Some might contradict me, but dipping rice in soy sauce and heating it up in a wok still makes you feel good none fried rice. In fact, a small dash of soy sauce is perfectly fine - if at all necessary. With the right technique and good quality rice, proteins and vegetables, you can and should use only minimal spices. Light soy sauce, roasted sesame oil, fish sauce, rice vinegar or mirin go particularly well with fried rice.

Of course, you can also season with dry spices (e.g. curry powder or chilli flakes), salt, pepper and sugar - you read that correctly, sugar, but more on that later. To estimate the exact amount of spices, you should simply season your fried rice again and again. However, be careful with the dosage of salt in combination with salty sauces or with the amount of sugar in combination with sweet sauces.

How to Garnish Fried Rice

When you hear the term "garnish", you probably think of the final fine-tuning to beautify a dish. You are not so wrong if one goes by the general definition of a dictionary (see: "a small amount of an ingredient to decorate a dish"). But when it comes to fried rice, the toppings are just as important as any other ingredient.

A little roasted sesame or fresh herbs such as mint, basil, coriander or perilla (shiso) give fried rice texture and a fresh touch. Depending on your taste, you can also experiment with pickled chillies, kimchi or fresh cucumber, so let your creativity run free and use whatever you have in your kitchen.

5 helpful answers to your fried rice questions

1. How many calories are fried rice in and is it healthy?

That is a good question, but unfortunately there is no clear answer to it, because what does "healthy" actually mean? Personally, I tend to live according to the motto "enjoy everything in moderation", but of course everyone can decide for themselves. The best answer I can give at this point is that fried rice probably doesn't fit every health consciousness. On the one hand there is oil that is used for frying - but when cooking you can at least determine how much of it you use and reduce the amount to a minimum. Since rice has a high glycemic index, it won't fill you up for long, even if proteins and vegetables spice up the dish. In general, you should always keep in mind that homemade fried rice is of course much better for you than if you buy it at the snack bar around the corner. This gives you control over what ends up in your pan and what doesn't. As is often the case, a reason to cook more often yourself - we are happy to help you.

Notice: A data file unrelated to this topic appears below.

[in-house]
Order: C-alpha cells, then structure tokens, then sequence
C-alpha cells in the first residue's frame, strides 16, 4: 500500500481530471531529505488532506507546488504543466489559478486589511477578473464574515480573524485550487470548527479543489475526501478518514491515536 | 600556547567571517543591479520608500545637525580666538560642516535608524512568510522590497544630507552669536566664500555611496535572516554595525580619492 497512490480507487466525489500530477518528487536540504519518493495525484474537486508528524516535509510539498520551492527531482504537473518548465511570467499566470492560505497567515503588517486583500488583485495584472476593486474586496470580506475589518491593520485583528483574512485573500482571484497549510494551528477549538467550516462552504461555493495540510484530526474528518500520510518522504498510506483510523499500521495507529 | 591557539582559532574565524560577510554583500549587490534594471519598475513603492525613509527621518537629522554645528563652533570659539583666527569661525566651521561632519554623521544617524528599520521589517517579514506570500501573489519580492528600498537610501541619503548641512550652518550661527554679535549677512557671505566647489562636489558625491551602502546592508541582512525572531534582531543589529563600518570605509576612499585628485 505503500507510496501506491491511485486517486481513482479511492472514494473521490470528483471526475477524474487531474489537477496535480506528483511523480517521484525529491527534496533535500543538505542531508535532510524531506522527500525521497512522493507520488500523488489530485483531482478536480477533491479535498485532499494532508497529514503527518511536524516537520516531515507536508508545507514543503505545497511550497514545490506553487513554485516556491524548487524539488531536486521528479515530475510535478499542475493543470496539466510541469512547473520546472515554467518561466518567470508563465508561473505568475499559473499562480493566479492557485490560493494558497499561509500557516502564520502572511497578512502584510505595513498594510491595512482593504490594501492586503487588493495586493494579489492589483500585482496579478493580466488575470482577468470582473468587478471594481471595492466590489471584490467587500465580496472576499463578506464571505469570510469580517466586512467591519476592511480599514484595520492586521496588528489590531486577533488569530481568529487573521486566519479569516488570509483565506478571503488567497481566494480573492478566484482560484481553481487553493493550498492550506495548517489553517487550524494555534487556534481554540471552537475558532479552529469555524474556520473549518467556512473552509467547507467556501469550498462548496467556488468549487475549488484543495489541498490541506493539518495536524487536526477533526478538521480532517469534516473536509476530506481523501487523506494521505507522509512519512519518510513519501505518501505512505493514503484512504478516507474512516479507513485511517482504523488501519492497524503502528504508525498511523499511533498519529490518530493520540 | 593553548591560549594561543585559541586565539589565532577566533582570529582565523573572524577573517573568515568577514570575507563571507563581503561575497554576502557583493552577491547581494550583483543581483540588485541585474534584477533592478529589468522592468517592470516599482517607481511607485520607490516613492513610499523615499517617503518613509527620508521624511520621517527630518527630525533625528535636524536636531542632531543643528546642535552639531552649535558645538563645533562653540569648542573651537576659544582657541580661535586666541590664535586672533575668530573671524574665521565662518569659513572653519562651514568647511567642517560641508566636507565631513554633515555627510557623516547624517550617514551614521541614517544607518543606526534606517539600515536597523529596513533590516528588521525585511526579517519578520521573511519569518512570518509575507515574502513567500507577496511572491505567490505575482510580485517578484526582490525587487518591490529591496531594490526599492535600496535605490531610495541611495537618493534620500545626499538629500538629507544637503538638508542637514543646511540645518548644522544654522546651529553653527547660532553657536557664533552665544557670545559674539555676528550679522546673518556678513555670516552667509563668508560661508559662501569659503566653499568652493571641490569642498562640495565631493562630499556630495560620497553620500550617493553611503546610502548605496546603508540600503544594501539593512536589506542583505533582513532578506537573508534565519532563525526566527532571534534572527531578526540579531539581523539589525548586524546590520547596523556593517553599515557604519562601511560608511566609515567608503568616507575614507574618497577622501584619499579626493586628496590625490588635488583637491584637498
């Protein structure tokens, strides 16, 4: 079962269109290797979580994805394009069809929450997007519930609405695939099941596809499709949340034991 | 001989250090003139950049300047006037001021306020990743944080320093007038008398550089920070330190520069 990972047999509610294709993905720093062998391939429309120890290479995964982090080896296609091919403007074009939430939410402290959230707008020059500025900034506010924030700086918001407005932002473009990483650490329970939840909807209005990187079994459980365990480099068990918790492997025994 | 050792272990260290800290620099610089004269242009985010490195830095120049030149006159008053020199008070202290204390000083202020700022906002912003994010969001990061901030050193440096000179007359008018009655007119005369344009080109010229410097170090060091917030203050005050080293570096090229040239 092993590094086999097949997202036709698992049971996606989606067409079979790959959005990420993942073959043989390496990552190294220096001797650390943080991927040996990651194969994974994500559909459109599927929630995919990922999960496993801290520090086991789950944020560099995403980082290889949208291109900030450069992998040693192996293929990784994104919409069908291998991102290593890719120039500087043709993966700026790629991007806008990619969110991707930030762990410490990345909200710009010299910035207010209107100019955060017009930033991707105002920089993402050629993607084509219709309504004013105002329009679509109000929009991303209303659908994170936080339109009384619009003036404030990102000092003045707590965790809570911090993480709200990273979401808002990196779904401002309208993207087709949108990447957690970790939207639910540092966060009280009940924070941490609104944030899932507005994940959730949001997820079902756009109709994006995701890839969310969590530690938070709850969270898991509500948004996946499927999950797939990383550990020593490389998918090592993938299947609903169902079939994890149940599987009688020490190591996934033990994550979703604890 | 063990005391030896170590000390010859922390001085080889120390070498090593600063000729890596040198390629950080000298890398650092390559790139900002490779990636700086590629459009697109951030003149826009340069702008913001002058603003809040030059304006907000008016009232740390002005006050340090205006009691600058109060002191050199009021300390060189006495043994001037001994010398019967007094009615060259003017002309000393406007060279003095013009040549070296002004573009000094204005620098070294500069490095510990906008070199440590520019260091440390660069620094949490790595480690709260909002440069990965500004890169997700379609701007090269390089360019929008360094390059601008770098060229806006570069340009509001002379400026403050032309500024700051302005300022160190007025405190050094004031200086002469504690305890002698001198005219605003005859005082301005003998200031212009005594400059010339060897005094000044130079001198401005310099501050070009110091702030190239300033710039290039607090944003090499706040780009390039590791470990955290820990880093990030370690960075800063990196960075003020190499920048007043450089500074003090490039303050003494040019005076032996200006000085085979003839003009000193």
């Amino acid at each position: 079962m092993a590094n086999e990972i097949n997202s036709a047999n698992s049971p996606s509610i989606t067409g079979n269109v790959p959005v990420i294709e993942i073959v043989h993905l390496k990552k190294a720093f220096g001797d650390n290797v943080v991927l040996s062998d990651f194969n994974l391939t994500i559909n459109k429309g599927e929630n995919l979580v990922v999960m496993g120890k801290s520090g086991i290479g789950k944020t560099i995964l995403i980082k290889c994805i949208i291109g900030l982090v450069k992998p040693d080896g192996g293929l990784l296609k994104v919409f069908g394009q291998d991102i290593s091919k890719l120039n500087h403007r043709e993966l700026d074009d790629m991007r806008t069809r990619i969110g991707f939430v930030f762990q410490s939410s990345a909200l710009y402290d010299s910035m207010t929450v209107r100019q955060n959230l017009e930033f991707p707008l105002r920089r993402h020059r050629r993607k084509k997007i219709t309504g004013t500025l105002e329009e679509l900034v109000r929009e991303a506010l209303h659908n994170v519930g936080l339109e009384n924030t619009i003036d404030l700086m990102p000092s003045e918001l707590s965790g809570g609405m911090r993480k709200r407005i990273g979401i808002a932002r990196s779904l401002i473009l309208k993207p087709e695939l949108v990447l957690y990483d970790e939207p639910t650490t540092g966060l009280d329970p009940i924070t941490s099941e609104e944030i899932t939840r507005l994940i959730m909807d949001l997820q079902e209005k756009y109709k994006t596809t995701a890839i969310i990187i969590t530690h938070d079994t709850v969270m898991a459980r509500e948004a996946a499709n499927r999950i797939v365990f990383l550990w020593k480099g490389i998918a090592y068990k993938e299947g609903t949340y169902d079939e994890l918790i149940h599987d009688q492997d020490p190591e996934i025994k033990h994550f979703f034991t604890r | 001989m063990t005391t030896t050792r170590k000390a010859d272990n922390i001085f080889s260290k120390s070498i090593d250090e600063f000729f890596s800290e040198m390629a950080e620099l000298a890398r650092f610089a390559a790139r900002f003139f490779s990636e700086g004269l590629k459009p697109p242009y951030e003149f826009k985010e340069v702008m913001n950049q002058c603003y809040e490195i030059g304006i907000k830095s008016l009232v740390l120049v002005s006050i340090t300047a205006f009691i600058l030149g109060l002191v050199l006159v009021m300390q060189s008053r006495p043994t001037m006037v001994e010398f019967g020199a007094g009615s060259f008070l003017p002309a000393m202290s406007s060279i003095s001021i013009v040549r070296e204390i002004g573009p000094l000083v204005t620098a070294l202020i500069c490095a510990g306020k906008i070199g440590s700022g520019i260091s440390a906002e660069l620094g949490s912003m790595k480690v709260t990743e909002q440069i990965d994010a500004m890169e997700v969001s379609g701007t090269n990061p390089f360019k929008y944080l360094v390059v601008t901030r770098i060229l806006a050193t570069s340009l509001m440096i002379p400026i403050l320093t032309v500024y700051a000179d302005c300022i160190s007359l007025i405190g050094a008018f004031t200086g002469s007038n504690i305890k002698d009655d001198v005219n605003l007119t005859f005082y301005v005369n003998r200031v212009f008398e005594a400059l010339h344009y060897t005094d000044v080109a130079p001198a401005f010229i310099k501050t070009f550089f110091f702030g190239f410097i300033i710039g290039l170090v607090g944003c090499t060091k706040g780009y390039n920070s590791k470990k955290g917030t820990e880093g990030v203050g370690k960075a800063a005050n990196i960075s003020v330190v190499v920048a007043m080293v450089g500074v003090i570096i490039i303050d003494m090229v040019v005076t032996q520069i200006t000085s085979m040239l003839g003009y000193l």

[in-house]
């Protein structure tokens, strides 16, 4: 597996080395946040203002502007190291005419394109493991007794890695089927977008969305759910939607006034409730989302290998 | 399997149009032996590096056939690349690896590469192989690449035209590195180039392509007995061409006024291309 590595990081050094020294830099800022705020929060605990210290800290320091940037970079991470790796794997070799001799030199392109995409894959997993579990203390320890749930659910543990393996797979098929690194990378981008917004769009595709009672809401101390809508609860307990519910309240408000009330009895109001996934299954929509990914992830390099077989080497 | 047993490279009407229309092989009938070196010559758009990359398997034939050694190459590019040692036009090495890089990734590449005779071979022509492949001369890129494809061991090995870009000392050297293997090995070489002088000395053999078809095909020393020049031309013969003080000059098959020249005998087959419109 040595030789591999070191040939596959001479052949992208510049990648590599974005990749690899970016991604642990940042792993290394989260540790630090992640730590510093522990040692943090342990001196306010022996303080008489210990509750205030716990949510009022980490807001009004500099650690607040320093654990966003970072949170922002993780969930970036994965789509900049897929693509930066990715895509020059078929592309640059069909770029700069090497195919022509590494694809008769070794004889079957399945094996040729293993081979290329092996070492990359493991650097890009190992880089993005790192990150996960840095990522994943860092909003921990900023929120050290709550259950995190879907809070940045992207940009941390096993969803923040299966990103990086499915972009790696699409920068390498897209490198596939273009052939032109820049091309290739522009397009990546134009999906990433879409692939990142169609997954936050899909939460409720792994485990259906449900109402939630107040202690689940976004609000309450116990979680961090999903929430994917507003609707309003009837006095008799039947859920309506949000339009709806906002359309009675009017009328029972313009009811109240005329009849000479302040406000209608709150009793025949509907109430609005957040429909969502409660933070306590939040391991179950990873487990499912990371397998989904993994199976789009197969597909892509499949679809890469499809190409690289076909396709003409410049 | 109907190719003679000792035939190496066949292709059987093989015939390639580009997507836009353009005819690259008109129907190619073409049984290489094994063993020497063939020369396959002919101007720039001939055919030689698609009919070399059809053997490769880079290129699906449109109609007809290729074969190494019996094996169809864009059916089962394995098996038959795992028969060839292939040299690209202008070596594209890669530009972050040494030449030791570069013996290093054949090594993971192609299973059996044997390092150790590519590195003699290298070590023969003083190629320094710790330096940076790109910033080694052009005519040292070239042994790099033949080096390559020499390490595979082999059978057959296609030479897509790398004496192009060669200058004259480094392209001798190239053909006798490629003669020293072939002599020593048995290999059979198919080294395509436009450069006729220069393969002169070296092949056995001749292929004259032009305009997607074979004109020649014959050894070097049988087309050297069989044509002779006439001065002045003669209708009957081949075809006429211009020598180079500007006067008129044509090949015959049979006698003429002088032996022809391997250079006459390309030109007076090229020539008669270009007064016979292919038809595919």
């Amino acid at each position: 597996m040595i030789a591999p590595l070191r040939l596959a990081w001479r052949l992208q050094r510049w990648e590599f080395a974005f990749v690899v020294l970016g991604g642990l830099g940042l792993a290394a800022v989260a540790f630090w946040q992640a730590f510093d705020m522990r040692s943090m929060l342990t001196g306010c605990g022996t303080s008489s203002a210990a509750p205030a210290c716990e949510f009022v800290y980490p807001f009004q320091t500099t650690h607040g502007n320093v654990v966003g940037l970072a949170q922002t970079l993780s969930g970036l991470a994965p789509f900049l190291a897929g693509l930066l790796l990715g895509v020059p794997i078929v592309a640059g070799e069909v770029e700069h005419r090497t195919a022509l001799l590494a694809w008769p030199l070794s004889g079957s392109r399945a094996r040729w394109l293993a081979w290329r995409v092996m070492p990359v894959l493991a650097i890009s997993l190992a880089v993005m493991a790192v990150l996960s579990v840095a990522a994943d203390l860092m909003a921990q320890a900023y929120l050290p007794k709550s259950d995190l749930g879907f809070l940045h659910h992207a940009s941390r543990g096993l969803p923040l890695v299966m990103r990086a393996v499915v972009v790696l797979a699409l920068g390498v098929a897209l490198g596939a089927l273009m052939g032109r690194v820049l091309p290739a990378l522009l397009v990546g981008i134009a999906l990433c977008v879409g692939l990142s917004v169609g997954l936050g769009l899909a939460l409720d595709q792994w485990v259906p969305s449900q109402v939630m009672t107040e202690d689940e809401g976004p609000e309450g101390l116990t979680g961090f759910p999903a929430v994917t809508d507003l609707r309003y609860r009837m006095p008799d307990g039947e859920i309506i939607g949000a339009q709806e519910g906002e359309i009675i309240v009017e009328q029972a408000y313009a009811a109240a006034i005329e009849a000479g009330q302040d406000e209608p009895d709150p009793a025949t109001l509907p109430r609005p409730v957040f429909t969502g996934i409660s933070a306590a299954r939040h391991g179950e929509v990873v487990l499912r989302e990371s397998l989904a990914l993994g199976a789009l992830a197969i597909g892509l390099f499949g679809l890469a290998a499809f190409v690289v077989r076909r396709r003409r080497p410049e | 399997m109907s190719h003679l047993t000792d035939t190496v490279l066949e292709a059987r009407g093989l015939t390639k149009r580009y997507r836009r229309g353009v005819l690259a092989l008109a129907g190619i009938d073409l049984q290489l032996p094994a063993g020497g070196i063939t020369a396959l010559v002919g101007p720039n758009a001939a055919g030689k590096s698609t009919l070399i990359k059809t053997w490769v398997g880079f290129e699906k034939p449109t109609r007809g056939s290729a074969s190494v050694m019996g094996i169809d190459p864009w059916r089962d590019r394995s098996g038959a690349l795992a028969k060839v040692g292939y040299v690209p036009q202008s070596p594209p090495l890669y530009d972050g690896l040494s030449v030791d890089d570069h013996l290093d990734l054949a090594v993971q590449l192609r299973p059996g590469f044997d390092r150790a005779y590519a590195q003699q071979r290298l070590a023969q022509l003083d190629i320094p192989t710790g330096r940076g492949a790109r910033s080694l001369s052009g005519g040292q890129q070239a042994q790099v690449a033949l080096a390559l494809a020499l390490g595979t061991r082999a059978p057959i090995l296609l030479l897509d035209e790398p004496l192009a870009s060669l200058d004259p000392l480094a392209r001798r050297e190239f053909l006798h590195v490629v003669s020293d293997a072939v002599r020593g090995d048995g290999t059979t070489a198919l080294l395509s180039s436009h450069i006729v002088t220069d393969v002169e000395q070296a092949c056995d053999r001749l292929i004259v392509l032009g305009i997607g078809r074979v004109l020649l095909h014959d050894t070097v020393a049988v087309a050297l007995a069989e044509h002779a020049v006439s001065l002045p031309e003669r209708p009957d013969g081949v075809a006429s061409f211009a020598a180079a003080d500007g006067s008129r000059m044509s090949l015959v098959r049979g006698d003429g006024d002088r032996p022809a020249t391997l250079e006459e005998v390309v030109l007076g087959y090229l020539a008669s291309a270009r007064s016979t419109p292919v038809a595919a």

Here are 5 quick tips to make your fried rice even "healthier":
Look for a higher nutrient content and use proteins and vegetables with less fat, e.g. B. Chicken breast, prawns, crabs, edamame (soybeans), carrots, broccoli, peas, spinach or tomatoes. Use sesame oil (or another healthy oil like coconut oil) for frying - this will create an aromatic base for your rice and use less oil Use without sacrificing flavor. Add lots of aromatics for a bold taste and try to avoid sauces altogether. Garnish and serve fried rice with fresh herbs and ingredients like cucumber and kimchi. Replace white rice with brown rice, basmati rice, or even other healthy grains that have a lower glycemic index.

2. How long do the leftovers keep in the refrigerator?

More is not always more - this is especially true with fried rice. Small to medium-sized portions have much more room to roast in your wok (or the largest pan you can find) and therefore lead to the best and tastiest results. If you now have leftovers, that's okay too, of course! You can store them in the refrigerator for up to 3 days and reheat them as described below.

3. How long do the leftovers keep in the freezer?

Ideally, you don't freeze fried rice in the first place, because it tastes best when the vegetables are freshly prepared and can be warmed up after a maximum of three days. But frozen and thawed? D rather not! So try to only prepare as much as you can eat. This dish is prepared so quickly that there really is no need to freeze it for later.

4. How do you reheat fried rice?

To reheat the rice, just stick to the original recipe. Take a large pan or wok, heat a dash of oil in it, add the rice and stir it constantly. The whole thing shouldn't take more than 5 minutes.

5. Can you eat fried rice cold?

I can hardly keep up with counting the number of times I've run to the refrigerator in the middle of the night to eat the remains of my lunch cold and straight from the can. Still, some dishes taste better cold than others, and fried rice is definitely one of the best dishes hot out of the pan. It's also edible cold, of course, but since it only takes a few utensils and less than 10 minutes, I would say it's worth making fresh. If you disagree, you can of course also eat it cold.

The 7 golden rules for perfect fried rice